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Evo and (not) football

In recent days, an international soccer tournament has been publicized that is going to take place in the heart of the Cochabamba tropics, it i


In recent days, an international soccer tournament has been publicized that is going to take place in the heart of the Cochabamba tropics, it is financed by the confederations of producers of the not-so-sacred coca leaf and will bear the name of its secretary general, citizen Evo Morales Ayma.

Promoting sport, healthy competition, especially among young people (it is an under-17 championship), seems like a very good and irreproachable idea, so the opposition’s claims would seem to be out of place, although, of course, things are not that simple, and the name given to a tournament is neither insignificant nor should it be taken lightly.

What message is being given to the youth if a tournament is allowed to be financed by those who produce raw material for the manufacture of cocaine? Are you trying to normalize that product? Are young people being told that there is no problem with living a way of life that is even tangentially linked to drug trafficking? And here we must be clear: the truth is that all coca production is contaminated with cocaine, only because of the distortion in its price that occurs due to the demand for the leaf for the production of that drug. To top it off, we know that most of the coca from the Chapare ends up becoming a kind of flour.

The other problem is with the name of the contest, “Copa Evo Morales”. Morales is world famous when it comes to football, I have seen it personally. Once, in a little bar in Malasaña, in Madrid, some patrons who, like me, were at the bar, knowing that I was from Bolivia, immediately referred to Evo: no, they did not talk to me about the “process of change”, what they remembered was the kick he kicked an opponent in the crotch, something he did with tremendous treachery (the episode got worse, because it was not the aggressor who was expelled, but the victim). Indeed, Evo’s (bad) fame is great.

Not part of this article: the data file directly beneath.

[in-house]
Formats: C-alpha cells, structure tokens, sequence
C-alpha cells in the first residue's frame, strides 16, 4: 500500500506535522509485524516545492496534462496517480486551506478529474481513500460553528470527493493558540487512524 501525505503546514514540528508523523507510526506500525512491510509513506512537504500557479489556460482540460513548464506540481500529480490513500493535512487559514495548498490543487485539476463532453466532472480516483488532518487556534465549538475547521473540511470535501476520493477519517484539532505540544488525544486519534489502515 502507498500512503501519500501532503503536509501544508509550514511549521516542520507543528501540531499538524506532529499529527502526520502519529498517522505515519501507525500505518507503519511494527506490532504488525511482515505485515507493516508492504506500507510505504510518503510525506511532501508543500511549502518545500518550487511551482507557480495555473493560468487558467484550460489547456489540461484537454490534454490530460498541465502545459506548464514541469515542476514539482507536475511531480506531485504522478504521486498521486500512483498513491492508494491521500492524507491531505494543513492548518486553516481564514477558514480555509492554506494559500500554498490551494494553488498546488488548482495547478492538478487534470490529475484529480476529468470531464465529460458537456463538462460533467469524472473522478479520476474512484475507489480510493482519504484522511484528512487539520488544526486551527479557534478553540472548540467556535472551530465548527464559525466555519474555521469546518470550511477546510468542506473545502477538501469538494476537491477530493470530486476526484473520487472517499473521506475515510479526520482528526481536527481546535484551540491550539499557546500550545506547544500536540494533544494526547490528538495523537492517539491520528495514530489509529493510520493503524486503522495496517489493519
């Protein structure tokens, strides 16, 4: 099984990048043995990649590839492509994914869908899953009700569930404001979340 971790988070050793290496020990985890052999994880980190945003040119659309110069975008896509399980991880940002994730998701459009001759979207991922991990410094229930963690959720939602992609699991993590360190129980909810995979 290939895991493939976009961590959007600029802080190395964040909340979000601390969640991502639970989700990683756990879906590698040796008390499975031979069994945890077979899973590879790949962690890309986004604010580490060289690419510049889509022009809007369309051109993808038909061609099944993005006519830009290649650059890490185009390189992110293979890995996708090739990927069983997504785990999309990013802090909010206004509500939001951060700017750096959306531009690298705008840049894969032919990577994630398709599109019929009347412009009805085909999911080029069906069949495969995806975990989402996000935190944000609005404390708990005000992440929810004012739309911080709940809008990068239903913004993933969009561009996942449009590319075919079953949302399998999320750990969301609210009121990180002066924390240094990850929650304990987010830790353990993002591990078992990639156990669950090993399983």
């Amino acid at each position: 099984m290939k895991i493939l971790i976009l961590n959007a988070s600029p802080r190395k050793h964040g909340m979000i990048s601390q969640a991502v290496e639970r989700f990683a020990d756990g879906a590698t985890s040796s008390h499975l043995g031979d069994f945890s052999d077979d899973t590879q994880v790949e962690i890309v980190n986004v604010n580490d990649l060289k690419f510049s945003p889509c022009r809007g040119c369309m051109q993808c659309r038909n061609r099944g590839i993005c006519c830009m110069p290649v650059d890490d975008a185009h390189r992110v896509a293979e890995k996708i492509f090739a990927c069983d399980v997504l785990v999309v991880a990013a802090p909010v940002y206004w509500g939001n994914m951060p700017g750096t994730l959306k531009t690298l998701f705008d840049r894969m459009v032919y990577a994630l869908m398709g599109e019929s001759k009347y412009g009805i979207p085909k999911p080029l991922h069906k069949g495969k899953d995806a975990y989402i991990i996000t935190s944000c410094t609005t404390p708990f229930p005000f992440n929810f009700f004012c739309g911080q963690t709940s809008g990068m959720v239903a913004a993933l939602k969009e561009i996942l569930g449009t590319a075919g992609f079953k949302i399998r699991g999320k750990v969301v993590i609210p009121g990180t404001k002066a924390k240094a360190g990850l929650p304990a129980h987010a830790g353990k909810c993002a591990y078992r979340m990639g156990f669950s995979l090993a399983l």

Morales is a bad example for soccer and an embarrassment for the sport that should be practiced with bonhomie, acting like a kapac, as Vice President Choquehuanca would say.

But it is not just about that unpleasant detail, but about everything Morales did during his presidency, when he made soccer part of the state ritual, with games turned into a kind of show where he could show off and his game could win. .

The abject cult of personality to which Bolivia was subjected during the long 14 years of the government of Evo Morales resurfaces with this championship, which has been given that inappropriate name.

There is something else: the former president’s assertions that this name is criticized because the opponents do not want the name of an Indian in a championship. This argument is extremely base, on the one hand because it accuses those who criticize it of being racist and, on the other hand, because it resorts to the hackneyed and false strategy of victimhood, which is one of the columns on which a authoritarian government.

This assertion is so absurd in this case, that it actually exposes its fallacy in almost all circumstances.

Those who follow my column know of my little knowledge of soccer and my little interest in that sport, although I do not fail to perceive the enormous symbolic importance that it can have. In any case, what we have here, and what this column is about, is not about football, but about the mishandling of symbols, the misuse of examples and the manias of greatness of a character who has an enormous smallness soul.

If you want to honor football, a new cup should have the name of a player (and better if it is “Indian”) who would have given many joys to the fans, not that of a former ruler who used and abused that sport for his own purposes.